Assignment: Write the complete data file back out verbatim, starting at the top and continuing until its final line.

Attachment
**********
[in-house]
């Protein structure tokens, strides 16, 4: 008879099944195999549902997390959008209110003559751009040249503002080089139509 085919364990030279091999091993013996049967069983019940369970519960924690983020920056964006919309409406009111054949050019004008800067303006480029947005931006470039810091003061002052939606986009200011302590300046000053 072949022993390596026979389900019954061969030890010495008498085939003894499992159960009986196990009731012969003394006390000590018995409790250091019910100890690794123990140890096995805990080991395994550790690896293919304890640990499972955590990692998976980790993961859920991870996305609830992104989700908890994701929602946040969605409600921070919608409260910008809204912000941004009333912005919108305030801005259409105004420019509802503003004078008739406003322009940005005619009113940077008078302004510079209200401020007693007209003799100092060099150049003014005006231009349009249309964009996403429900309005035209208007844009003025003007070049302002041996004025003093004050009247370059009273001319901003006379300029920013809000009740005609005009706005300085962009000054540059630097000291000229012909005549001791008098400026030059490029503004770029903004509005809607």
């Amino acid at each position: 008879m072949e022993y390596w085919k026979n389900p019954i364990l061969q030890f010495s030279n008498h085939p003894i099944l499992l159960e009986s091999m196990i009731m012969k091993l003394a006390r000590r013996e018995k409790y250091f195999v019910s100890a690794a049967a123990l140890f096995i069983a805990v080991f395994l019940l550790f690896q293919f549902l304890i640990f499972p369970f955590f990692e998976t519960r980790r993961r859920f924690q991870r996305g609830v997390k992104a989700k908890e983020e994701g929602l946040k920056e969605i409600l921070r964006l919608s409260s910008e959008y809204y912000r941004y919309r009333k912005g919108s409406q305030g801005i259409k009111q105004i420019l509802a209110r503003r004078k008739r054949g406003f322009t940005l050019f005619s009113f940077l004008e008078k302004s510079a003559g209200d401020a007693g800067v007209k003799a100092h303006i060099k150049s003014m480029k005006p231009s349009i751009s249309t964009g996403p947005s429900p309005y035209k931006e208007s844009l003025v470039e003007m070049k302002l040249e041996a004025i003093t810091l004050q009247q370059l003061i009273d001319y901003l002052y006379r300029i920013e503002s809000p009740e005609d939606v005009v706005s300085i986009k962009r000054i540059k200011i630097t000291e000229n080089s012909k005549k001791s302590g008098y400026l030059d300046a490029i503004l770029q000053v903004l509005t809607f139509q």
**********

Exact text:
[in-house]
């Protein structure tokens, strides 16, 4: 008879099944195999549902997390959008209110003559751009040249503002080089139509 085919364990030279091999091993013996049967069983019940369970519960924690983020920056964006919309409406009111054949050019004008800067303006480029947005931006470039810091003061002052939606986009200011302590300046000053 072949022993390596026979389900019954061969030890010495008498085939003894499992159960009986196990009731012969003394006390000590018995409790250091019910100890690794123990140890096995805990080991395994550790690896293919304890640990499972955590990692998976980790993961859920991870996305609830992104989700908890994701929602946040969605409600921070919608409260910008809204912000941004009333912005919108305030801005259409105004420019509802503003004078008739406003322009940005005619009113940077008078302004510079209200401020007693007209003799100092060099150049003014005006231009349009249309964009996403429900309005035209208007844009003025003007070049302002041996004025003093004050009247370059009273001319901003006379300029920013809000009740005609005009706005300085962009000054540059630097000291000229012909005549001791008098400026030059490029503004770029903004509005809607």
């Amino acid at each position: 008879m072949e022993y390596w085919k026979n389900p019954i364990l061969q030890f010495s030279n008498h085939p003894i099944l499992l159960e009986s091999m196990i009731m012969k091993l003394a006390r000590r013996e018995k409790y250091f195999v019910s100890a690794a049967a123990l140890f096995i069983a805990v080991f395994l019940l550790f690896q293919f549902l304890i640990f499972p369970f955590f990692e998976t519960r980790r993961r859920f924690q991870r996305g609830v997390k992104a989700k908890e983020e994701g929602l946040k920056e969605i409600l921070r964006l919608s409260s910008e959008y809204y912000r941004y919309r009333k912005g919108s409406q305030g801005i259409k009111q105004i420019l509802a209110r503003r004078k008739r054949g406003f322009t940005l050019f005619s009113f940077l004008e008078k302004s510079a003559g209200d401020a007693g800067v007209k003799a100092h303006i060099k150049s003014m480029k005006p231009s349009i751009s249309t964009g996403p947005s429900p309005y035209k931006e208007s844009l003025v470039e003007m070049k302002l040249e041996a004025i003093t810091l004050q009247q370059l003061i009273d001319y901003l002052y006379r300029i920013e503002s809000p009740e005609d939606v005009v706005s300085i986009k962009r000054i540059k200011i630097t000291e000229n080089s012909k005549k001791s302590g008098y400026l030059d300046a490029i503004l770029q000053v903004l509005t809607f139509q």